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Forums / Restoration / Replacing a centerboard  
The discussions for this thread include the following:

Posted: 07 Sep 2011 at 10:46pm
Having just purchased #204, I need to have a plan to replace a missing Centerboard. I hope to get it up on the hoist this weekend and take inventory of what is up in the well. The centerboard lift cable is not attached to anything and up in the pipe. Where are the pivot pin and teflon bushing accessed?

Are there companies that fabricate a Dolphin CB?
Just a proposal from day dreaming if I were to make it myself: What if you had a 1/4" plate of steel torch cut to the proper dimensions, drill multiple 1/4" holes with throughout, say every 2" and sandblast. This would allow for wood ribs to be epoxied not only onto the steel but have epoxy and SS screws through the holes to hold all ribs tightly in place. Shape the foil with planing and sanding, then 3-4 multiple sheets of 6 oz fiberglass cloth epoxied into place. Fair it and finish with an enamel like Awlgrip.
Would that work? Scot

Posted: 09 Sep 2011 at 7:00pm
I went through the same process about 8 years ago with a stuck center board that turned out to be broken. My pivot pin was located under a lump of fiberglass sticking out from the side of the center board case in the bilge of the boat. I fabricated my own centerboard out of a sheet of MDO plywood, weighted with lead shot cast in epoxy then covered with several layers of 6 ounce fiberglass cloth with stainless steel bushings where the pin and the pennant attach. If I were to do it again I would look at getting a 3/4 sheet of G10 fiberglass and cutting one out of it. Hope that helps, another Scott
Yankee Dolhphin Hull #93

Posted: 16 Sep 2011 at 1:06pm
In that there appear to be variations in the CB design by Yankee, I think I might create a plywood prototype of the design used by #227 to see if we can get a good fit. Cutting the plywood would take all of 30 minutes. I have a hose in place of the tube from the centerboard housing that attaches to the fiberglass "pipe" about six inches above the CB housing. I need to take a scope ( an auto mechanic friend of mine has one)down that pipe to look around within the housing to see the condition of the pin, housing, etc. It takes images with a camera as well. I will report back with my findings.

Posted: 18 Sep 2011 at 12:13pm
My centerboard pin was in the bilge, below the gar-board....the bolt was recessed into some rough notches, and covered with fiberglass. It wasn't hard to find once I started looking.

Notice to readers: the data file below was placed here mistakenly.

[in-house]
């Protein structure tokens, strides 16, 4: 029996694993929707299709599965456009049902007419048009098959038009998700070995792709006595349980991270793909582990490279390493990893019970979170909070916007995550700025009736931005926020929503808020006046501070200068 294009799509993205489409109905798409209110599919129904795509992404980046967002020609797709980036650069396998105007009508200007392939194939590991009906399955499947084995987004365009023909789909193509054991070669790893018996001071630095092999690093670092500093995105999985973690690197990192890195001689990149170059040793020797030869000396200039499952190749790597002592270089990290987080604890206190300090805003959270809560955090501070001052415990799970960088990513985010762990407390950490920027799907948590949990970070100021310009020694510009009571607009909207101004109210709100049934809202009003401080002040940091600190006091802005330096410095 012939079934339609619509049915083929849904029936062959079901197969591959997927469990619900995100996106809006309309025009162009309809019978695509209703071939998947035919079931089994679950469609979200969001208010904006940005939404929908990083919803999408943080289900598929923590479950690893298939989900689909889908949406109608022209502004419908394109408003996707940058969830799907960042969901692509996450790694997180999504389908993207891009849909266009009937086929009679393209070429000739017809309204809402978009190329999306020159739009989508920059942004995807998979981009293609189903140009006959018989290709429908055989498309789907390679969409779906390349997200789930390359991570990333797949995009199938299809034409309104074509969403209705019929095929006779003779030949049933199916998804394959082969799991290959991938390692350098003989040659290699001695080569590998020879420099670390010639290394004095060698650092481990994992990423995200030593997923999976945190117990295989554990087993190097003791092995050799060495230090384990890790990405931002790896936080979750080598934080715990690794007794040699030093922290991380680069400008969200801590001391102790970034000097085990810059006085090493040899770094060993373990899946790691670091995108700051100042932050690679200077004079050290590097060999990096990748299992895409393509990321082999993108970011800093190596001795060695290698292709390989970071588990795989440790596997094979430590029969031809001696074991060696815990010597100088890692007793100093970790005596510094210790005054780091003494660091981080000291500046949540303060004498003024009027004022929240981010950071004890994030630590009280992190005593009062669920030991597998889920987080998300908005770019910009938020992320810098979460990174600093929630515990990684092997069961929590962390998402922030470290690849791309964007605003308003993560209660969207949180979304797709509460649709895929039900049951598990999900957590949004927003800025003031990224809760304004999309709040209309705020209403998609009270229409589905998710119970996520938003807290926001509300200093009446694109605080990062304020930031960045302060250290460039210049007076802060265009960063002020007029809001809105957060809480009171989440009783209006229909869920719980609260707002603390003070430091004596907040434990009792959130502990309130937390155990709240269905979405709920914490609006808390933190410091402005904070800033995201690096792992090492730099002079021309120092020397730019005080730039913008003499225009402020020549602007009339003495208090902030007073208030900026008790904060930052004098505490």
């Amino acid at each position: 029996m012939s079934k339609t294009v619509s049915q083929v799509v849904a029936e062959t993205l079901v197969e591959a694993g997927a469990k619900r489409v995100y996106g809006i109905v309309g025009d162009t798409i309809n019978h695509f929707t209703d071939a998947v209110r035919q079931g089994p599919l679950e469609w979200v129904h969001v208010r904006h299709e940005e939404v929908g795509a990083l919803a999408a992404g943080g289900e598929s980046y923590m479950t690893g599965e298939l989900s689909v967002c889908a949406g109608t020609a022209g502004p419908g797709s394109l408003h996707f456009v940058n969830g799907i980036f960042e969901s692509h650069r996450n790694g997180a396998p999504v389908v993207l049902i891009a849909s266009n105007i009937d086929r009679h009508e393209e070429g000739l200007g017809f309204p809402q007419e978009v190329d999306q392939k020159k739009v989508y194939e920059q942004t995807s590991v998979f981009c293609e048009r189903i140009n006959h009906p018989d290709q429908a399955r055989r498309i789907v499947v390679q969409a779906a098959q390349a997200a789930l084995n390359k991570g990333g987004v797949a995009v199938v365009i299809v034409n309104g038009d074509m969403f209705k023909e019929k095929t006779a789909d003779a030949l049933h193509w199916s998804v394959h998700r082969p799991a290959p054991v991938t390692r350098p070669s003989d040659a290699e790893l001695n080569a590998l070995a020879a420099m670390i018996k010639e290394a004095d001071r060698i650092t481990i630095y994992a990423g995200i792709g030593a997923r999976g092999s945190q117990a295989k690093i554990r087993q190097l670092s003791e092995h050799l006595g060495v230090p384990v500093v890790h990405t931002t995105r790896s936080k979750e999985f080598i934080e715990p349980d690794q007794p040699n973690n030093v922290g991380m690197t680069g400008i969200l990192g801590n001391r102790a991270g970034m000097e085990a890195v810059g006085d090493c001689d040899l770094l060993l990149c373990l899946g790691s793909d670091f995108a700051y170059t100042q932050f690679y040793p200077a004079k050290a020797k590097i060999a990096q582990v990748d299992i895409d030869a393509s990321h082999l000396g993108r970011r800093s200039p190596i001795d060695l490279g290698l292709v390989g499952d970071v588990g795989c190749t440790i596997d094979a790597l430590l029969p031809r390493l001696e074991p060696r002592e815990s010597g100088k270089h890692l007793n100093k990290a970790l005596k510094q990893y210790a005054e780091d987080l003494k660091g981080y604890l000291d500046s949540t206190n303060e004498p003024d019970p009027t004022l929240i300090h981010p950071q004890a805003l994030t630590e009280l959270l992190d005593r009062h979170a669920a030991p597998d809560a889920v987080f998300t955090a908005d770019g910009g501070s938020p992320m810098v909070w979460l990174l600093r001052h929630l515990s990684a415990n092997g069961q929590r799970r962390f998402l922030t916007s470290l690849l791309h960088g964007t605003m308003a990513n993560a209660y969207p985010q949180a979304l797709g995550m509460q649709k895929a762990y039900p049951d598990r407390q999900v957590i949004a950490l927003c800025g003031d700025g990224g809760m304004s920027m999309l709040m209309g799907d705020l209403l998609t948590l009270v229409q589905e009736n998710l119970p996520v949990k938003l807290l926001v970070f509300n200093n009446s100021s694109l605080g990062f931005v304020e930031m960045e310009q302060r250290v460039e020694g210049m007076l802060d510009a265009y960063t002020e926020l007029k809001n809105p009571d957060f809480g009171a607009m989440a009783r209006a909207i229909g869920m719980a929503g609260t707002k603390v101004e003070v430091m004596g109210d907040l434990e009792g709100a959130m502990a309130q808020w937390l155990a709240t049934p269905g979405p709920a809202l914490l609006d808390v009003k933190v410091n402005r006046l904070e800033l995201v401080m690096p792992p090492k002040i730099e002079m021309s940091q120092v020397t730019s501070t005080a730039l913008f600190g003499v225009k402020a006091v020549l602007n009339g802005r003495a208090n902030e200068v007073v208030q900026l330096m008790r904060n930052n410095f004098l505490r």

I ended up repairing mine, I had checked the price of having a stainless steel plate cut for a CB, but it was cost prohibitive. Let me know if you need any other pics of #227s CB, its still out on the table.

Posted: 19 Sep 2011 at 1:27pm
Stainless steel would be very expensive, however if you are treating it with an anti-rust primer, then encasing it in fiberglass, is stainless necessary?

Posted: 19 Sep 2011 at 1:29pm
Is "gar-board" the one between the diner and galley?

Posted: 19 Sep 2011 at 2:12pm
the garboard is what would be the base or floor of the bilge under the dinette/galley...the weird t-shaped hatch....

Take that off, and look down, you will see the top of your centerboard trunk sticking up, and the bottom of that area of bilge is what I call the garboard.

Centered on the T in the centerboard trunk....dug into the garboard is where I found my pivot bolt.

Posted: 19 Sep 2011 at 4:39pm
Okay. The fiberglass bulges out about a half inch on both sides about 3 inches back from the front of the trunk and about 4 inches down. If I cut that off, what will I encounter and how do you pull the pin out once it is exposed. Is it threaded with nuts on both sides or what??
Jonnie, thanks for all the info. You are being a great help to me!!! Scot

Posted: 19 Sep 2011 at 10:06pm
try cutting digging prying....in *mine* there was a 1/2" bolt with a nut on the other side....I had to cut the nut off with an angle grinder, and then there were "channels" that I had to clear the fiberglass/epoxy out of....this channel then allowed me to just get the bolt out using a screw driver to push from the cut end....Canopache dropped her CB last year also, and her pin was higher up.


Eric has a good pic of it.


on mine you can sort of see the digging out I did.
and your welcome....
I'm glad the webmaster put this little place in our world so we could be here for each other!!!

Posted: 20 Sep 2011 at 12:05pm